The wife in your rare, obscure hypothetical did not remain abstinent. Abstinence does provide 100% protection against HPV, exactly as the entry states.
Nice try in obscuring the advantage of abstinence, but it fails. Try logic next time. Godspeed.--Andy Schlafly 23:45, 10 January 2009 (EST)
How did the wife not remain abstinent? Are you meaning to say that in this case abstinence means to never have sexual relations? TheGuy 23:47, 10 January 2009 (EST)
"TheGuy", find a dictionary, and use it. Look up the word abstinence. But most importantly, when you are proven wrong, be honest enough to admit it, so you can then grow. Godspeed.--Andy Schlafly 11:09, 11 January 2009 (EST)
TheGuy, your metaphor does not make sense. 'He dates wife for a number of years'. So is she actually his wife? Have they been married and entered into a sexual relationship? Your example is so confused nothing can be made of it. Abstinence means to refrain from having sex. Therefore, there is so chance of contracting an STD. ETrundel 11:56, 11 January 2009 (EST)

If I may point out, HPV can be transmitted during child birth from mother to child.--Able806 09:54, 13 January 2009 (EST)

Then vaccinate every child in utero??? Your statement lacks a relevant point.--Andy Schlafly 10:10, 13 January 2009 (EST)
I assume that the point is that abstinence won't save the child from contracting HPV. AndyJM 10:27, 13 January 2009 (EST)
The liberal comments just get wackier and wackier. Guys, welcome logic and truth. For own sake, if you don't care about its beneficial effect on those around you.--Andy Schlafly 10:37, 13 January 2009 (EST)
Andy, that hardly addresses the point raised. The claim is that abstinence is 100% effective against HPV. If a mother can pass it onto her child then lifelong abstinence failed to protect that child from HPV. Hence the claim cannot be true. See counterexample for an explanation of the logic here. AndyJM 10:43, 13 January 2009 (EST)
No, AndyJM, you're wrong. A lack of abstinence caused that infection also. The entry is correct, and you're on a fool's errand in trying to deny it. Would you deny that 2+2=4 also, if liberals told you to?--Andy Schlafly 11:01, 13 January 2009 (EST)
Um, if the parents had been abstinate, how would they have had the kid in the first place? ChrisR 11:58, 13 January 2009 (EST)
Would I deny that 2+2=4 if liberals told me to? I'm flabbergasted by that response to be honest. I have no idea how to respond to or desire to reply to that sort of rhetoric. AndyJM 11:08, 13 January 2009 (EST)
Why question the analogy rather than consider the point it is intended to make? Abstinence is still the answer to preventing infection: for the child to be safe, the parents need to be abstinent. Abstinence is a trans-generational safeguard, and all need to play their part. MikeSalter 11:25, 13 January 2009 (EST)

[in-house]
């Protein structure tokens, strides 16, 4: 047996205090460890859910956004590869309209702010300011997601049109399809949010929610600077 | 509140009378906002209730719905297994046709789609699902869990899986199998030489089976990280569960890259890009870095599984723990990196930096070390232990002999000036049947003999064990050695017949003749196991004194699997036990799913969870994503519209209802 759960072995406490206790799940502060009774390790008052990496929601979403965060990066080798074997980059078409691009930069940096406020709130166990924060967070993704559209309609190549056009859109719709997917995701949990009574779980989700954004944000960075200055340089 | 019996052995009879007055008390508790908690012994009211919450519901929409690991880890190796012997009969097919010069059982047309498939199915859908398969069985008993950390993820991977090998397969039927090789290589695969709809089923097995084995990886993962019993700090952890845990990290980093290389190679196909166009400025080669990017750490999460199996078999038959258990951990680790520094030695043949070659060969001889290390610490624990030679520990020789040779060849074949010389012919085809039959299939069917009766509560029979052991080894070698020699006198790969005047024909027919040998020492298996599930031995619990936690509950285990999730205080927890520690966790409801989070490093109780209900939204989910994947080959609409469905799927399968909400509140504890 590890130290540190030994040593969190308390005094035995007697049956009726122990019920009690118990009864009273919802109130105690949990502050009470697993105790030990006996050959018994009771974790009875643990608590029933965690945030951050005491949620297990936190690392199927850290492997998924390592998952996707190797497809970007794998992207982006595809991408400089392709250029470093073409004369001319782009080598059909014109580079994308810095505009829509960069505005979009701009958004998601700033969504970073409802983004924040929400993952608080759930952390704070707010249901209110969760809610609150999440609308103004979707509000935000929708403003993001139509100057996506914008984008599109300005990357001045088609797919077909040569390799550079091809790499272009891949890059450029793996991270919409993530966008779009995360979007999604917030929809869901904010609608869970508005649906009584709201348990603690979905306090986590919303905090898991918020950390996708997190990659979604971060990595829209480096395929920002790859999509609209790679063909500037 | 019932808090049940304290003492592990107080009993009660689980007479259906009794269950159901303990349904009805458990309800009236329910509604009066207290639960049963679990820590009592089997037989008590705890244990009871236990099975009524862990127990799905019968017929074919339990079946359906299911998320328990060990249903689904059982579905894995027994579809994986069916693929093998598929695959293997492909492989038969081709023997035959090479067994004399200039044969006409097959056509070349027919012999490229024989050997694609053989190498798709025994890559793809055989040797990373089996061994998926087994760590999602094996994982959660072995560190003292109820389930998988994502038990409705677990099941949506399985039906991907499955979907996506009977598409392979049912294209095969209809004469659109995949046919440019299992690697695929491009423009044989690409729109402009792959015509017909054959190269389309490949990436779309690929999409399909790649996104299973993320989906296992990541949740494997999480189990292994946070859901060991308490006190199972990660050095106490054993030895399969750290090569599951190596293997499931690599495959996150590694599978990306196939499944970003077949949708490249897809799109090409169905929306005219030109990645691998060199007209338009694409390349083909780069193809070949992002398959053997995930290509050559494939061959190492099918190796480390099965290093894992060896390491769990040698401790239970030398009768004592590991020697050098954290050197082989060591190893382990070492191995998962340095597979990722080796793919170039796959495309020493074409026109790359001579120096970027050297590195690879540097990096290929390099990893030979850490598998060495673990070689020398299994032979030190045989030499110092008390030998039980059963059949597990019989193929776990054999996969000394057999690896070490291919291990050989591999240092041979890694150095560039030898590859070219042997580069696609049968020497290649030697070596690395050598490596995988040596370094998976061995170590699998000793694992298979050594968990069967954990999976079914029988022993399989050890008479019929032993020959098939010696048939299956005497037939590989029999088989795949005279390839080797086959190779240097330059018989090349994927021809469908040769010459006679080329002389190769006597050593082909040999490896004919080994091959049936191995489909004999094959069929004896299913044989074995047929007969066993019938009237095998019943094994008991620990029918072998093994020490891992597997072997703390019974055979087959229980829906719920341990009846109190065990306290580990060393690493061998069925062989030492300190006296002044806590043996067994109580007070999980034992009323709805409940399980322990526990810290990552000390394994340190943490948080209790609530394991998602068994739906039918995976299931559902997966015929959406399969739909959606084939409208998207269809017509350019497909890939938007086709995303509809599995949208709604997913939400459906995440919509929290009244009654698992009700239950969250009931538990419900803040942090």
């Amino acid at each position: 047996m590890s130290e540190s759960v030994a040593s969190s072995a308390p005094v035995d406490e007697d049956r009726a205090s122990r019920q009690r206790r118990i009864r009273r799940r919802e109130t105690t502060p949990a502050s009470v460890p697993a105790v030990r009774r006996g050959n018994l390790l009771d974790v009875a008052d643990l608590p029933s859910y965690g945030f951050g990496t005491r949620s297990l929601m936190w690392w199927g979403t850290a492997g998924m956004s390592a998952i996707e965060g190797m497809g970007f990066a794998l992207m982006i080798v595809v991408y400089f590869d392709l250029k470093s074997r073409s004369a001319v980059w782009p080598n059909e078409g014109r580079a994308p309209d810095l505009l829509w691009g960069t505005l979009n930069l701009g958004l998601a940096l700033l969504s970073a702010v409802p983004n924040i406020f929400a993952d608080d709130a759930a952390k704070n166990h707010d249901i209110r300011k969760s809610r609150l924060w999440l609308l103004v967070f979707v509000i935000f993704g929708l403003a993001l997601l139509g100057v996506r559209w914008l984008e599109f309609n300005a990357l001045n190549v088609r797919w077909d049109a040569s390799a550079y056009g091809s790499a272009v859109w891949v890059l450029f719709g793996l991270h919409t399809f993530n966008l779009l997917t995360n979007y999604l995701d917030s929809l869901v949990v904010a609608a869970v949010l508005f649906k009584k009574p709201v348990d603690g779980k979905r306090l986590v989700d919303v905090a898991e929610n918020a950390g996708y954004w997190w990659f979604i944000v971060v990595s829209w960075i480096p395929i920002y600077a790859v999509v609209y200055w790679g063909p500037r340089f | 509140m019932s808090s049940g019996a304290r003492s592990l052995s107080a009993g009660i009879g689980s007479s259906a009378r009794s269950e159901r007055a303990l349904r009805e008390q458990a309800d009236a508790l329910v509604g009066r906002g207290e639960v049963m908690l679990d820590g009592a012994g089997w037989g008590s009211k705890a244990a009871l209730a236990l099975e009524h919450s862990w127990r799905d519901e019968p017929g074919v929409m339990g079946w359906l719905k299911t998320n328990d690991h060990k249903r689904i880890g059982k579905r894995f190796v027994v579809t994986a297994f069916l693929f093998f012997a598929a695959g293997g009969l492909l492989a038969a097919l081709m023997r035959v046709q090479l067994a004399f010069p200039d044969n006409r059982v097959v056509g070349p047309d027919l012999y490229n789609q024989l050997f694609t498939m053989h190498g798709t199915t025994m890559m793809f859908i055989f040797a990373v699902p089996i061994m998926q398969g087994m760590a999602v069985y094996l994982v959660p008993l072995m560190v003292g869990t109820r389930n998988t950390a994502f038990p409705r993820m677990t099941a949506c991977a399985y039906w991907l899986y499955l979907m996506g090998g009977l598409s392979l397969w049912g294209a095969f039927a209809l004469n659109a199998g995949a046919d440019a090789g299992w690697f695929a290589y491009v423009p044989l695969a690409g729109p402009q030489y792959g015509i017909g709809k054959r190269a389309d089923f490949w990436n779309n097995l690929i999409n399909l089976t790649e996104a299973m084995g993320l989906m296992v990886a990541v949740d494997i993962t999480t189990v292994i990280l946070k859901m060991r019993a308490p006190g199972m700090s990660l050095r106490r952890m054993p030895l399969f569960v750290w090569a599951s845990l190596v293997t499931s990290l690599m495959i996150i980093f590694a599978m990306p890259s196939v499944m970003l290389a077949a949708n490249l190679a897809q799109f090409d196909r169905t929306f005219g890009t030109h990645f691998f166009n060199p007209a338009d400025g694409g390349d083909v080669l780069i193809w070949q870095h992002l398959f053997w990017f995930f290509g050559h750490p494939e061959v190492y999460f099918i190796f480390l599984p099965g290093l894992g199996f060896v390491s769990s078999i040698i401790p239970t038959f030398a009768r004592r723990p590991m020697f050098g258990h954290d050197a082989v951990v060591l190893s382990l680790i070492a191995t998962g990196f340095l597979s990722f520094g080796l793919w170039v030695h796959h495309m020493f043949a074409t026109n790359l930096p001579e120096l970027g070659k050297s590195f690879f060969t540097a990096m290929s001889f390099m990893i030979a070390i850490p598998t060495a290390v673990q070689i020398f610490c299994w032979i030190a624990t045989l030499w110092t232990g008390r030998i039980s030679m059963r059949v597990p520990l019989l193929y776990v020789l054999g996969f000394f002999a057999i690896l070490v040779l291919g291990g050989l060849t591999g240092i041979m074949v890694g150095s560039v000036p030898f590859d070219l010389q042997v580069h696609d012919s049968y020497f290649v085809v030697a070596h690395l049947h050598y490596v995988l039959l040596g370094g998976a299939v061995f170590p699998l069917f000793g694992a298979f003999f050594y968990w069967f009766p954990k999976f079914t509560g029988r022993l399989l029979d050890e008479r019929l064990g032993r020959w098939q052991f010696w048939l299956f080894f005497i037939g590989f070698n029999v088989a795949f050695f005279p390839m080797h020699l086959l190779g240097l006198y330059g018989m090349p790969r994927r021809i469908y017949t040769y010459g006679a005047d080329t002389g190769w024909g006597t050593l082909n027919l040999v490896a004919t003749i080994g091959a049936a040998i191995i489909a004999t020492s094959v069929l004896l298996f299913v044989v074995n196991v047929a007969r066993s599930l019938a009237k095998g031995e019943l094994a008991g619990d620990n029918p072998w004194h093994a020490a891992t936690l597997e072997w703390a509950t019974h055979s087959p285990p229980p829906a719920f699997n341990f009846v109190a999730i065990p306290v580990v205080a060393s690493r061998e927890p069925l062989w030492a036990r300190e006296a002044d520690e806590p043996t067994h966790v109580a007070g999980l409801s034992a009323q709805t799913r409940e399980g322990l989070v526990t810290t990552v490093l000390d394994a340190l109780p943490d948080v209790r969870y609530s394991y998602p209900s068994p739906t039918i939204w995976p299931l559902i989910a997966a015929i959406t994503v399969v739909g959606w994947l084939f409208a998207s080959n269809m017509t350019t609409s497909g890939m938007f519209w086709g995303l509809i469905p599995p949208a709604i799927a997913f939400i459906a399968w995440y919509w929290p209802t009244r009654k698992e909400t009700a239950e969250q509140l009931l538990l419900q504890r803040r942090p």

MikeSalter, when you explain it like that it all becomes clear. I will concede that I was completely wrong. Andy and MikeSalter, well played sirs. AndyJM 11:30, 13 January 2009 (EST)
The key insight that you were missing was that in order to be sure of never contracting HPV, it is insufficient to personally refrain from sex over your entire lifetime. To be completely safe, you must also ensure that none of your ancestors have ever had sex either.--Brossa 12:00, 13 January 2009 (EST)
This is a serious discussion and facile remarks like Brossa's have no place here. MikeSalter 12:14, 13 January 2009 (EST)

I am sorry if my point was taken out of context, but HPV has other routes of transmission. Even with abstinence, one may still become infected through any of the other routes. I would agree that abstinence is a good preventive and while good, it does not provide 100% protection, but neither does Gardasil.--Able806 12:13, 13 January 2009 (EST)

But none the less, abstinence is still better than the vaccine. No costs, no unwanted side effects. These factors would also have the feedback effect of encouraging abstinence in those who previously may not have considered it; so there is a bonus for both the individual and general morality in society. ETrundel 13:04, 13 January 2009 (EST)
This thread has gone on some tangents, so it's worth recapping the sensible points that were made more clearly. Abstinence and being faithful in marriage are the best ways to avoid contracting an STD, period. Unfortunately, people lie and cheat, and it's little comfort knowing you did the right thing when you find out your spouse did not. Many good, virtuous people find themselves not just the victim of adultery when a spouse cheats or lies about their past, but also the recipient of STDs through no fault of their own. A vaccine against a single, common STD is not a license to be promiscuous - herpes and HIV make that point clear - but it is sensible insurance against finding yourself with a cancer-causing disease through no fault of your own. Passing on that insurance because you expect nothing to go wrong in your life is like passing on auto insurance because you're a safe, responsible driver - and forgetting that the other guy can cause accidents, too. --DinsdaleP 20:41, 13 January 2009 (EST)